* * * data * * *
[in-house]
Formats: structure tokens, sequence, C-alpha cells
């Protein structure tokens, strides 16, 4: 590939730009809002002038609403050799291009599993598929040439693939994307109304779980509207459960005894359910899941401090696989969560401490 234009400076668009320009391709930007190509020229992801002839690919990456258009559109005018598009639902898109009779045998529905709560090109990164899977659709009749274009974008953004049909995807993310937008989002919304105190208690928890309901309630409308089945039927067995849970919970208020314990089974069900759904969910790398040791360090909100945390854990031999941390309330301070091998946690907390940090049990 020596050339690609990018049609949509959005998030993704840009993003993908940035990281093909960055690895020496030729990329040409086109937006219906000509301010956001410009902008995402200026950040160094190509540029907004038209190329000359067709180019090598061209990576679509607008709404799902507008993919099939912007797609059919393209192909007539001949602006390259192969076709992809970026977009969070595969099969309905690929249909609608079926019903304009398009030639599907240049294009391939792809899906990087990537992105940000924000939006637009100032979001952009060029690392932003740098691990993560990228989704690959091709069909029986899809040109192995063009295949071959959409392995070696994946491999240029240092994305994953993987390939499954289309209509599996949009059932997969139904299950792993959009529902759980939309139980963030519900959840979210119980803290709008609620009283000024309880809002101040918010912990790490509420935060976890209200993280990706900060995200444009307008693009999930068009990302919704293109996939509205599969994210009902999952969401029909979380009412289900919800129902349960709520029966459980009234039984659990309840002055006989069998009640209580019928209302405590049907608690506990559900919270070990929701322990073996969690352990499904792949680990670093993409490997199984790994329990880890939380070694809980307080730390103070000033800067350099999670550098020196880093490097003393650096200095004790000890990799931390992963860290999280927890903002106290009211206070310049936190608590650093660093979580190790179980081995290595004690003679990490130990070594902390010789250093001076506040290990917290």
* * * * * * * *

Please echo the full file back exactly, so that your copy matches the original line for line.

[in-house]
Formats: structure tokens, sequence, C-alpha cells
């Protein structure tokens, strides 16, 4: 590939730009809002002038609403050799291009599993598929040439693939994307109304779980509207459960005894359910899941401090696989969560401490 234009400076668009320009391709930007190509020229992801002839690919990456258009559109005018598009639902898109009779045998529905709560090109990164899977659709009749274009974008953004049909995807993310937008989002919304105190208690928890309901309630409308089945039927067995849970919970208020314990089974069900759904969910790398040791360090909100945390854990031999941390309330301070091998946690907390940090049990 020596050339690609990018049609949509959005998030993704840009993003993908940035990281093909960055690895020496030729990329040409086109937006219906000509301010956001410009902008995402200026950040160094190509540029907004038209190329000359067709180019090598061209990576679509607008709404799902507008993919099939912007797609059919393209192909007539001949602006390259192969076709992809970026977009969070595969099969309905690929249909609608079926019903304009398009030639599907240049294009391939792809899906990087990537992105940000924000939006637009100032979001952009060029690392932003740098691990993560990228989704690959091709069909029986899809040109192995063009295949071959959409392995070696994946491999240029240092994305994953993987390939499954289309209509599996949009059932997969139904299950792993959009529902759980939309139980963030519900959840979210119980803290709008609620009283000024309880809002101040918010912990790490509420935060976890209200993280990706900060995200444009307008693009999930068009990302919704293109996939509205599969994210009902999952969401029909979380009412289900919800129902349960709520029966459980009234039984659990309840002055006989069998009640209580019928209302405590049907608690506990559900919270070990929701322990073996969690352990499904792949680990670093993409490997199984790994329990880890939380070694809980307080730390103070000033800067350099999670550098020196880093490097003393650096200095004790000890990799931390992963860290999280927890903002106290009211206070310049936190608590650093660093979580190790179980081995290595004690003679990490130990070594902390010789250093001076506040290990917290």